5.6 miles; 2000 feet elevation gain; 5 hours (including a long unscheduled break)

Reaching Angel Pass Saddle

Terra Firma at Last

Sunday, February 23, 2014

Up Cave Canyon, Down The Muffins - 2/23/14

Red Barrel Cactus on North Blue Diamond Hill

Calico Hills and La Madre Mountain Range from North Blue Diamond Hill

 Another absolutely gorgeous day! There were eleven hikers on this foray into the North Blue Diamond Hills. Today, the route began at the Cowboy Trails trailhead parking lot on Highway 159 in the Red Rock Canyon NCA and headed into Cave Canyon. We passed the upper corral for the trail rides, then dropped into the mouth of the canyons beyond. Cave Canyon is the left fork canyon. We immediately began a steep climb into Cave Canyon along the right wall.

Hiking Up Between the Walls of Cave Canyon

Upper Cave Canyon
 At the top of the climb, we came to a large indentation in the wall on the right. It is covered with graffiti at this time. From here, we crossed the wash and continued up passing more graffiti. A formidable dry fall of around fifteen feet had to be climbed and, with perseverance, we managed. Next, we came to one of the caves up on the left side of the canyon. All the newbies, and there were several, took a look in the cave. After this cave, the graffiti subsided.

Exposure for the Day!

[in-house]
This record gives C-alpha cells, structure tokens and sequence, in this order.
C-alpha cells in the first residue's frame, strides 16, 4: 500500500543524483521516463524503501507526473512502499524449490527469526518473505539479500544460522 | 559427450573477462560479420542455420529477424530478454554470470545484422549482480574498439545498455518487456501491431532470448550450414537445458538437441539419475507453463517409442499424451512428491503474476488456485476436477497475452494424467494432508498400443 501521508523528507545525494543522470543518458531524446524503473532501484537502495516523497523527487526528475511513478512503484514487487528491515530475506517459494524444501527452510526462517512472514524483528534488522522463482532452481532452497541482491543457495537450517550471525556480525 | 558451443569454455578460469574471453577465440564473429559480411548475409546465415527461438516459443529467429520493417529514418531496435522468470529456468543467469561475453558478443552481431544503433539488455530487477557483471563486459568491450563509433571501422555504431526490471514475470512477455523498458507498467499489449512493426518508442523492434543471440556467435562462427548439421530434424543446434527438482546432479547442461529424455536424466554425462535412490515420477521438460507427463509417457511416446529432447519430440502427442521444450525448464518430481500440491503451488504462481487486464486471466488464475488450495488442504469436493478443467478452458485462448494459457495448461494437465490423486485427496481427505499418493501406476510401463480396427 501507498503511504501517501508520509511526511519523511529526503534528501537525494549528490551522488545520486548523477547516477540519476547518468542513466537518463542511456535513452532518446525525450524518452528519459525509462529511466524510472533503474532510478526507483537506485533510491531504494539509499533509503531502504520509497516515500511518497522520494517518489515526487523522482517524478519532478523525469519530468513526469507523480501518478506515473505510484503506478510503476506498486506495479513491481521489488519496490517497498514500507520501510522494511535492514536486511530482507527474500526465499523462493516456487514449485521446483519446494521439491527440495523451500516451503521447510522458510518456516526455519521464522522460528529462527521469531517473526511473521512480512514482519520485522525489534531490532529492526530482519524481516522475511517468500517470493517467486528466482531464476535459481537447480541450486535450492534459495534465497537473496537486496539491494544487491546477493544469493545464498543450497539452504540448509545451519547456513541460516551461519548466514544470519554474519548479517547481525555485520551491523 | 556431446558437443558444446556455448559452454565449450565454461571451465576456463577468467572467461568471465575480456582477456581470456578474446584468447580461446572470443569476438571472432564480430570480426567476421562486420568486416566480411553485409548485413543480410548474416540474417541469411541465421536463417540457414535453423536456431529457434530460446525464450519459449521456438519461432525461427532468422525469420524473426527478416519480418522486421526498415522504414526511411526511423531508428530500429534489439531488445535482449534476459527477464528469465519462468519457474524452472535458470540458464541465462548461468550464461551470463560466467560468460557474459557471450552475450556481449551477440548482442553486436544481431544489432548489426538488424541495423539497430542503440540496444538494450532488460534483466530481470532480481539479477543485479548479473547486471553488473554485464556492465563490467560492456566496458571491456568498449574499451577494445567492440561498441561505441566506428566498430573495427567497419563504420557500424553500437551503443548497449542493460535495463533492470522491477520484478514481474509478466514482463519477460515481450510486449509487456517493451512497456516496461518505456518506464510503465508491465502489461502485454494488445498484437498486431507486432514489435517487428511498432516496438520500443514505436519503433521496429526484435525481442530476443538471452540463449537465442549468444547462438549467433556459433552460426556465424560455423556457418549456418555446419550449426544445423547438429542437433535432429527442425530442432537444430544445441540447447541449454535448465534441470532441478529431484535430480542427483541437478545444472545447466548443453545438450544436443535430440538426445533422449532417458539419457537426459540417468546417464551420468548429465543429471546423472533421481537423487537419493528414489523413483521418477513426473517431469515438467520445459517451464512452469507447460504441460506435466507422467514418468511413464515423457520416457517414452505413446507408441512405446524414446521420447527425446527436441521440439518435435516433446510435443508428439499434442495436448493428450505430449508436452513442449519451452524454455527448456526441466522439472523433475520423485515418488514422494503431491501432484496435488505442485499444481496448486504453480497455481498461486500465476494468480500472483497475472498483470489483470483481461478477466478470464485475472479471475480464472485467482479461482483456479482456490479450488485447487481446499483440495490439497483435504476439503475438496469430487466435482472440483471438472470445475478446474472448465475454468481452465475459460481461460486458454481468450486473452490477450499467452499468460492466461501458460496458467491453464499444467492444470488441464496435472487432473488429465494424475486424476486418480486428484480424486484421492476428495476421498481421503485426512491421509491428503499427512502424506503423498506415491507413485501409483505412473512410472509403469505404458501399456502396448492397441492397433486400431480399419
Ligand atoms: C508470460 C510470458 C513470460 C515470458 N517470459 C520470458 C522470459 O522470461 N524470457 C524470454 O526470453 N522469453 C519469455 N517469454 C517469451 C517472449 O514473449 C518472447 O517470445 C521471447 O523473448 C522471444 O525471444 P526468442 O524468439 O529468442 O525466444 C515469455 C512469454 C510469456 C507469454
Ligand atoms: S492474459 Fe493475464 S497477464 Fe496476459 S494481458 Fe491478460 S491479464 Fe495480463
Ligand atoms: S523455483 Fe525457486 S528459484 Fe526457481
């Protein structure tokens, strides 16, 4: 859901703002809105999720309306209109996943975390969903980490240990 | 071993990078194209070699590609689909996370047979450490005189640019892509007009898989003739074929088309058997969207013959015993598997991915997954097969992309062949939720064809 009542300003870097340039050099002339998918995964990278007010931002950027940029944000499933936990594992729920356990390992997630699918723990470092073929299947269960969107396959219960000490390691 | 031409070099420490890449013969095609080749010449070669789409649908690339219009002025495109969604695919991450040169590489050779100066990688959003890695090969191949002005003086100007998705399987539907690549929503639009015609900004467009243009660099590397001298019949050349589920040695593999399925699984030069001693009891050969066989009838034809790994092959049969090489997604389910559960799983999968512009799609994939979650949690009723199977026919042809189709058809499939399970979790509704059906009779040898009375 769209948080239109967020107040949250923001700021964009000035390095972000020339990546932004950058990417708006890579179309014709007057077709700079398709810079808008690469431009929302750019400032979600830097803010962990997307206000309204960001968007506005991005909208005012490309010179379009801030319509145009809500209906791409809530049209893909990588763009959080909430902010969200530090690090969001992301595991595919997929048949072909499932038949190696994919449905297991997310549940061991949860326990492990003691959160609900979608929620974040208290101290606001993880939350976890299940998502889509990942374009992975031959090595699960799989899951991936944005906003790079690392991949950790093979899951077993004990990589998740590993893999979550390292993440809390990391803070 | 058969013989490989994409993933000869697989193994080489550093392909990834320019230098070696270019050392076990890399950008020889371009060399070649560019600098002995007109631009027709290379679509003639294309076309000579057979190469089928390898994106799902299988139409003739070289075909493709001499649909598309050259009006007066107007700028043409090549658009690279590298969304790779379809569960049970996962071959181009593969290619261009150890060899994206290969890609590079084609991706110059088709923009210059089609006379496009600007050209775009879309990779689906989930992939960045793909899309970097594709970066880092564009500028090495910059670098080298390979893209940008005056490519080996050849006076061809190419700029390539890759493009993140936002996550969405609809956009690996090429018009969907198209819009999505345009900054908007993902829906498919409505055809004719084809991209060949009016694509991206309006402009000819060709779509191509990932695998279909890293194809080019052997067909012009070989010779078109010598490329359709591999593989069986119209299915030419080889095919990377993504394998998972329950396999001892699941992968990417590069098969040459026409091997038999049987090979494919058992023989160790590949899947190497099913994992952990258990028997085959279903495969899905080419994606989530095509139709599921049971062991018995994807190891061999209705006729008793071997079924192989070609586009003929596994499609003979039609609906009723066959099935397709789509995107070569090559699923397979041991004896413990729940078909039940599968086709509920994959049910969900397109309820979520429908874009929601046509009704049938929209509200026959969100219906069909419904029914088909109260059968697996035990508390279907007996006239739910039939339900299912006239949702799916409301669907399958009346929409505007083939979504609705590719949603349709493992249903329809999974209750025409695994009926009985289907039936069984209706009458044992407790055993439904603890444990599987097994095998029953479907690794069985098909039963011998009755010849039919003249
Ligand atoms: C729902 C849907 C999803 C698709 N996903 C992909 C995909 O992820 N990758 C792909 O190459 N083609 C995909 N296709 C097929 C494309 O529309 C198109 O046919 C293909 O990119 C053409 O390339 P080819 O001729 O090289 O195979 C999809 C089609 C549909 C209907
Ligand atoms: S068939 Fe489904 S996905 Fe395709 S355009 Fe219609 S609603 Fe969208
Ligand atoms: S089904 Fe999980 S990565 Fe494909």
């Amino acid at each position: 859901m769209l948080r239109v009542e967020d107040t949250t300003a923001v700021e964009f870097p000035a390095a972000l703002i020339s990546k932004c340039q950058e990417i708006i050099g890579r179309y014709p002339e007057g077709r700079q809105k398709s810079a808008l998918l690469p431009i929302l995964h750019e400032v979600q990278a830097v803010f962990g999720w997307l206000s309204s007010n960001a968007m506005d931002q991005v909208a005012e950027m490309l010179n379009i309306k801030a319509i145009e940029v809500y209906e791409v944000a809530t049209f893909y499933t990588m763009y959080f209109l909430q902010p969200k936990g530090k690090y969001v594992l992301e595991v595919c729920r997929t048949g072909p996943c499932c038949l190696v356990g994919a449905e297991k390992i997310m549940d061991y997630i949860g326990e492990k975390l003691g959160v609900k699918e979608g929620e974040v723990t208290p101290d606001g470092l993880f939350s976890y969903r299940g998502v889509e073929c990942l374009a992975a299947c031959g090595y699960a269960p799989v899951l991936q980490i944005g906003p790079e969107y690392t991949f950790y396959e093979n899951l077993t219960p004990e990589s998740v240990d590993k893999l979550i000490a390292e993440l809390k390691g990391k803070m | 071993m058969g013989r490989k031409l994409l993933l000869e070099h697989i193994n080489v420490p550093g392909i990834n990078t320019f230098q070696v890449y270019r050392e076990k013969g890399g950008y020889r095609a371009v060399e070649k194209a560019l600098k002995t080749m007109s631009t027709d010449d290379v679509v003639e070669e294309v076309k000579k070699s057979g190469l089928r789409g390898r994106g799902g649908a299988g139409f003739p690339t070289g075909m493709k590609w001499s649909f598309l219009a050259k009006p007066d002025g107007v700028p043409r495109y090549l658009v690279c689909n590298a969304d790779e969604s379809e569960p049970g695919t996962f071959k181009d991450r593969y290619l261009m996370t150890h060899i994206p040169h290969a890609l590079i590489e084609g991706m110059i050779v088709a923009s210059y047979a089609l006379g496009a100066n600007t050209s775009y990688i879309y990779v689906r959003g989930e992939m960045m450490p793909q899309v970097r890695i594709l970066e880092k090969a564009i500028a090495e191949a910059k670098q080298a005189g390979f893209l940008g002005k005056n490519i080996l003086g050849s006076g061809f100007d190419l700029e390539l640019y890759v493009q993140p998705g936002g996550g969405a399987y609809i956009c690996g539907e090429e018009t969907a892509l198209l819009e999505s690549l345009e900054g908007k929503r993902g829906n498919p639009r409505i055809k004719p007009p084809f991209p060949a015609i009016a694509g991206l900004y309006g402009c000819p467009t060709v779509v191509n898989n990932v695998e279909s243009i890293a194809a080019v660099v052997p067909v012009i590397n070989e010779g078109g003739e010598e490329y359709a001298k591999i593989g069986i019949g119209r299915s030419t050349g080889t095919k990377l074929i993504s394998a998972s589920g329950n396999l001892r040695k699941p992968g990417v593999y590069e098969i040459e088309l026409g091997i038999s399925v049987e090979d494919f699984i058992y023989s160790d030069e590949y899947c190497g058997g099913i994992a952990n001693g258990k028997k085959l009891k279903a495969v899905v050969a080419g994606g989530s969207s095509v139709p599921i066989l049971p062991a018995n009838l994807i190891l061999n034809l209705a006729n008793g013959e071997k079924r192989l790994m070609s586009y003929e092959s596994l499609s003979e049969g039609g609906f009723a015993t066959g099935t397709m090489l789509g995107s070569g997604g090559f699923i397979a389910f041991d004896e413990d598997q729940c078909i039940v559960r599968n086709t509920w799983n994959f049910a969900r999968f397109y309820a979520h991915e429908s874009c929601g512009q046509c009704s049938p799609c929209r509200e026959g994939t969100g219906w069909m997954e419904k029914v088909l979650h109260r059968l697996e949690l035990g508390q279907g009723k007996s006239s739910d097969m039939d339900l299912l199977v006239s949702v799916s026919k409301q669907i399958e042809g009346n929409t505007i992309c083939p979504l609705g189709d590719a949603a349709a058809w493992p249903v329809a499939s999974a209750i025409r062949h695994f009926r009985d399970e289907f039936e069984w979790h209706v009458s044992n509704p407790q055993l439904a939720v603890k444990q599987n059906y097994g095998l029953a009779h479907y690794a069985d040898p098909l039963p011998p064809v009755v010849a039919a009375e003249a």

With the business of the dry fall and cave out of the way, we continued up between the walls. There was some brush but, for the most part, a trail found its way around it. Sometimes, the trail led up on the side of the wash. Mostly, the trail went right up through the middle of the wash. There were a lot of small scrambles and we noted several different fossils inlaid in the limestone rock under our feet. This area of the world used to be under the sea in Precambrian times. Usually, the fossils we find are sea bed creatures.

Reaching the Final Dry Fall Alcove

Climbing Out of the Alcove
 We came to a fork in the canyon and chose the left fork again. This led us for another half mile or so to a large dry fall alcove. There are a few ways to climb the rock and everyone chose their way. After getting to the top here, we continued easily a little further up the canyon until we junctioned with a bike trail. We turned left on the trail and hiked over to the Boneshaker Hill junction while enjoying a vast view of the Red Rock Canyon escarpment.